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libclass-default-perl 1.51-3
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NAME
    Class::Default - Static calls apply to a default instantiation

SYNOPSIS
      # Create the defaulted class
      package Foo::Base;
  
      use base 'Class::Default';
  
      sub new { bless {}, $_[0] }
  
      sub show {
          my $self = shift->_self;  
          "$self";
      }
  
      # Do something to the default object
  
      package main;
  
      print Foo::Bar->show;
  
      # Prints 'Foo::Bar=HASH(0x80d22f8)'

DESCRIPTION
    Class::Default provides a mechanism to allow your class to take static
    method calls and apply it to a default instantiation of an object. It
    provides a flexibility to an API that allows it to be used more
    confortably in different situations.

    A good example of this technique in use is CGI.pm. When you use a static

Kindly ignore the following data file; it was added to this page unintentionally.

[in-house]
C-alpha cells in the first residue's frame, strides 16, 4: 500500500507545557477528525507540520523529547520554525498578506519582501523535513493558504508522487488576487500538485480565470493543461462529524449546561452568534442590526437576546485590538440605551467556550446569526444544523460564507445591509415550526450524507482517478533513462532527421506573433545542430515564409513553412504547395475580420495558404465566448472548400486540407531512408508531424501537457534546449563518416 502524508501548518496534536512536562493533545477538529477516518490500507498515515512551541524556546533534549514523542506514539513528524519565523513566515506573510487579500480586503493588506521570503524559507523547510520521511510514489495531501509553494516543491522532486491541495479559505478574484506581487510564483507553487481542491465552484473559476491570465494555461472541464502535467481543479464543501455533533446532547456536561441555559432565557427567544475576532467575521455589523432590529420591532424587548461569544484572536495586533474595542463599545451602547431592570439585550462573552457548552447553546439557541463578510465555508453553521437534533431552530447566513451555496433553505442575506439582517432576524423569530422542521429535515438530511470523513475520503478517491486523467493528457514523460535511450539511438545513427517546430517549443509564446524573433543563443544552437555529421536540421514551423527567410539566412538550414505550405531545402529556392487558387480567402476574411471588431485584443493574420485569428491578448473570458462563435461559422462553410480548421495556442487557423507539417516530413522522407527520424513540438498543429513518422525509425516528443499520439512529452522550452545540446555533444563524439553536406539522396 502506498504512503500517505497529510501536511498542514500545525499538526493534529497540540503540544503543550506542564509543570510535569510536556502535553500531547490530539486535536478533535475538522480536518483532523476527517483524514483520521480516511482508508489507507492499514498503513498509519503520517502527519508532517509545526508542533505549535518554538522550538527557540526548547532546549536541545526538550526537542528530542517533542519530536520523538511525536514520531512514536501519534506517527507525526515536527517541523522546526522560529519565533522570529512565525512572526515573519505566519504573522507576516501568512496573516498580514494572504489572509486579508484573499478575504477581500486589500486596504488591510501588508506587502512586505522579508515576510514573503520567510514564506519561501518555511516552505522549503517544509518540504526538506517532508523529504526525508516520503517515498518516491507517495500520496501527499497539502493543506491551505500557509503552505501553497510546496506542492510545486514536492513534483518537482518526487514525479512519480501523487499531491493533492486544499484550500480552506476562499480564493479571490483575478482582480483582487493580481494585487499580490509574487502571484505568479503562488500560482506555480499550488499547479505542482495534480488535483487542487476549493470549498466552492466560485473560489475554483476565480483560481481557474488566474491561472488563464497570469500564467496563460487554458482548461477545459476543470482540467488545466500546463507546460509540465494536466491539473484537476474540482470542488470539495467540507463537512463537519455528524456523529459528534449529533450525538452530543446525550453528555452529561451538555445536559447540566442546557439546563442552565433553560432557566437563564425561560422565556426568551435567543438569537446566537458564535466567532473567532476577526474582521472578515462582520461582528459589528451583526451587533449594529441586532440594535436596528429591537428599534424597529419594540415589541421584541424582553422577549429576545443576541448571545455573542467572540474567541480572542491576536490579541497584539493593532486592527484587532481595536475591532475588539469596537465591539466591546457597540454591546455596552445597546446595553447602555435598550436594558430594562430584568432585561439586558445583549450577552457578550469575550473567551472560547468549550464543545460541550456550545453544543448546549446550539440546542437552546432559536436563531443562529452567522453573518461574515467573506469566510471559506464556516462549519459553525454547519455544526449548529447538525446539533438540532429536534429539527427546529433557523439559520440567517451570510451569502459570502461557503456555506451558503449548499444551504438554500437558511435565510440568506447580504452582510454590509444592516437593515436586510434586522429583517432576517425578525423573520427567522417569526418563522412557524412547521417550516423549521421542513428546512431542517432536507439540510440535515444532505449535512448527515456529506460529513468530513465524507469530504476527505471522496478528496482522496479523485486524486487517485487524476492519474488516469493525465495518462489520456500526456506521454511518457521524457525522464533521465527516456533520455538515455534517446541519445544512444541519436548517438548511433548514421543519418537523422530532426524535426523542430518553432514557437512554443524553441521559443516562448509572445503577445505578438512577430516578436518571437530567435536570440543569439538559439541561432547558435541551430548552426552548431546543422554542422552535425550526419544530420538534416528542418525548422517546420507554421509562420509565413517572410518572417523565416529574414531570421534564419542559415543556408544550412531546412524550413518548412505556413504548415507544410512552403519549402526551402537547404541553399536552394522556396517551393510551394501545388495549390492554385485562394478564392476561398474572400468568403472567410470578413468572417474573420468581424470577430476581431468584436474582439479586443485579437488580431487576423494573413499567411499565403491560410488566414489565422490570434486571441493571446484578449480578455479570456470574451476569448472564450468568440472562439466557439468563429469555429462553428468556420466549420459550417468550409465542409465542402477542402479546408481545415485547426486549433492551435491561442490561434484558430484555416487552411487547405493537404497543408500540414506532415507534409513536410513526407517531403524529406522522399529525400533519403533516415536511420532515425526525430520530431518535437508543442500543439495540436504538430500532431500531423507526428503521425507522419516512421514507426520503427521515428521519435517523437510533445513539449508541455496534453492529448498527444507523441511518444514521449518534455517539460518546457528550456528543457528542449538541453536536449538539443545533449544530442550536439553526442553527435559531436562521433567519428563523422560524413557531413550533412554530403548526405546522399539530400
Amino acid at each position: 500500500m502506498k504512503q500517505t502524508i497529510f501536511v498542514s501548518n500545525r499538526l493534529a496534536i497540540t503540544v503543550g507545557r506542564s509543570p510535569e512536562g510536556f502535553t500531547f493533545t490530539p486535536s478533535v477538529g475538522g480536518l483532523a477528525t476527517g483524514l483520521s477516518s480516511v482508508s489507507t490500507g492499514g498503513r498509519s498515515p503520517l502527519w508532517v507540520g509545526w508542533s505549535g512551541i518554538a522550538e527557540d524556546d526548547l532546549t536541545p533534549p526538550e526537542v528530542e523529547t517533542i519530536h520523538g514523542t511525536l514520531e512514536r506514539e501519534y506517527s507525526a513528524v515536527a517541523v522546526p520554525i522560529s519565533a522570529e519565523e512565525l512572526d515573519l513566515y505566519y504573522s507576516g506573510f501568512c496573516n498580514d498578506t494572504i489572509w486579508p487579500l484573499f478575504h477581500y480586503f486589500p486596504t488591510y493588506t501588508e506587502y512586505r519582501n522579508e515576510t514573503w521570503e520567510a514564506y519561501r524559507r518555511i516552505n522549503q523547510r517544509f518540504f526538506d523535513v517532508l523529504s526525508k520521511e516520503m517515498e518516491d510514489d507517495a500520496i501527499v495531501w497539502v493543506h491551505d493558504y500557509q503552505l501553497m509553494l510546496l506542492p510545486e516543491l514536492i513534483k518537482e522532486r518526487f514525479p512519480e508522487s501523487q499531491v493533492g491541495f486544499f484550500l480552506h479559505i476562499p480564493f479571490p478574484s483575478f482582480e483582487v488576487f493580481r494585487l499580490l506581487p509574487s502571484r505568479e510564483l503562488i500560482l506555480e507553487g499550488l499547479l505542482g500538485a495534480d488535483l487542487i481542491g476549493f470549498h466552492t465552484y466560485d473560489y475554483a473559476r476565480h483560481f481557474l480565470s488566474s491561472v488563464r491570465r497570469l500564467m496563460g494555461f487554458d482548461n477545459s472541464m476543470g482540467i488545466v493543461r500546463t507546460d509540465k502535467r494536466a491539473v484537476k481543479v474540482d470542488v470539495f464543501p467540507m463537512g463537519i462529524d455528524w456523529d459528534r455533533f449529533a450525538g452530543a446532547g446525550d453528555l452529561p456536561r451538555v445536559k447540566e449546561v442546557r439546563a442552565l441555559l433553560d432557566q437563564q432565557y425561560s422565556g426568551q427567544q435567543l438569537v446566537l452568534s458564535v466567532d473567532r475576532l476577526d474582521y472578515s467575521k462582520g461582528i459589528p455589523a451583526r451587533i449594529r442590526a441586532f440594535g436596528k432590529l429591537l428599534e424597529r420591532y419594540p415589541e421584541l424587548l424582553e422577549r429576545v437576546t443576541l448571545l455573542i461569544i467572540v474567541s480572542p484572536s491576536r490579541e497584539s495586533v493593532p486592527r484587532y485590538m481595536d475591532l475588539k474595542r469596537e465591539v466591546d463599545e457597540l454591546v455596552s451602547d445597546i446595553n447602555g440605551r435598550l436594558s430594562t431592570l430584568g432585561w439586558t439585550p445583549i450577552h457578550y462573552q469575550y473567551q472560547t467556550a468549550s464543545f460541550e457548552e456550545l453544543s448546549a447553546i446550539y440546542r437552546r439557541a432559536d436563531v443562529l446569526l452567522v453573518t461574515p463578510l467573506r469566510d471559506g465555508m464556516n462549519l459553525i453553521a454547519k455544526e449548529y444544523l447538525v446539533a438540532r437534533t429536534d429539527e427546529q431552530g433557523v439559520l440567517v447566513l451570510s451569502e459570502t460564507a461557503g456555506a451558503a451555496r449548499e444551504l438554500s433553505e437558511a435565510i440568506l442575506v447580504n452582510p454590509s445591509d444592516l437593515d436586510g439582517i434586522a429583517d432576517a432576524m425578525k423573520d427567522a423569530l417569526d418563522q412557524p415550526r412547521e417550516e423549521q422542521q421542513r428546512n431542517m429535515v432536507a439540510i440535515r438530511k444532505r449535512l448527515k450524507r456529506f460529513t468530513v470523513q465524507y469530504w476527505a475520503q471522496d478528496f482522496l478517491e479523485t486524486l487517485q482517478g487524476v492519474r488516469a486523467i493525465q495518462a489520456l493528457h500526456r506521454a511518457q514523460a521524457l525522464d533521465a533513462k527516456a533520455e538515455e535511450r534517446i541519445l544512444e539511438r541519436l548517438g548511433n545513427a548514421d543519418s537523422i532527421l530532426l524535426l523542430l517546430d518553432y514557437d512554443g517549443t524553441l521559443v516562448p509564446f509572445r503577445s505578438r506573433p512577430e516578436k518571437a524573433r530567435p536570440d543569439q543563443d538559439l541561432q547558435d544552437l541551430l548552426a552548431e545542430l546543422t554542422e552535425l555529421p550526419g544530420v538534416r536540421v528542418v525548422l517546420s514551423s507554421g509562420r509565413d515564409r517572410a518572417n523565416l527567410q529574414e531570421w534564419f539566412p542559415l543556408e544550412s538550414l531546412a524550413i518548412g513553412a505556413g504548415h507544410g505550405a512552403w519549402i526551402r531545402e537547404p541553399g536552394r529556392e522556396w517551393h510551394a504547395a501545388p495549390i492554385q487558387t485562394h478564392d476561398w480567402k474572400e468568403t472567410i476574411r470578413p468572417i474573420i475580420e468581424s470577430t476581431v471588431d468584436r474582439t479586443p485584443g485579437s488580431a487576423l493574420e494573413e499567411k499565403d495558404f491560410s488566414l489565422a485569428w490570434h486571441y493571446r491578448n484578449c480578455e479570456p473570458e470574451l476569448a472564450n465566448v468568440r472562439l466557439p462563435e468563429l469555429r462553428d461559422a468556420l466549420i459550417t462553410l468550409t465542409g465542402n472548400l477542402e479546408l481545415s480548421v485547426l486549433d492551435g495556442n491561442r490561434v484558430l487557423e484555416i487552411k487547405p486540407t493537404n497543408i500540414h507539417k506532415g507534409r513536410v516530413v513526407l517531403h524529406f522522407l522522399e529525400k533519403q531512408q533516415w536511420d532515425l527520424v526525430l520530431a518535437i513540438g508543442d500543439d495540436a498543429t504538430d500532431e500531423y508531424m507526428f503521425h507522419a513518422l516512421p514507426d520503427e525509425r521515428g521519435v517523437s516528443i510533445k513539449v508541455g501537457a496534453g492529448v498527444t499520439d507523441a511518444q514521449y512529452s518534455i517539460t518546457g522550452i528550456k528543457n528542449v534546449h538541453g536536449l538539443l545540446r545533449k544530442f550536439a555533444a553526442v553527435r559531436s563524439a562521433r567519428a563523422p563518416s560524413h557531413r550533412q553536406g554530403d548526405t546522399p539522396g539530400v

method, like "CGI-"header>, your call is being applied to a default
    instantiation of a CGI object.

    This technique appears to be especially usefull when writing modules
    that you want to be used in either a single use or a persistant
    environment. In a CGI like environment, you want the simplicity of a
    static interface. You can call "Class-"method> directly, without having
    to pass an instantiation around constantly.

USING THE MODULES
    Class::Default provides a couple of levels of control. They start with
    simple enabling the method to apply to the default instantation, and
    move on to providing some level of control over the creation of the
    default object.

  Inheriting from Class::Default
    To start, you will need to inherit from Class::Default. You do this in
    the normal manner, using something like "use base 'Class::Default'", or
    setting the @ISA value directly. "Class::Default" does not have a
    default constructor or any public methods, so you should be able to use
    it a multiple inheritance situation without any implications.

  Making method work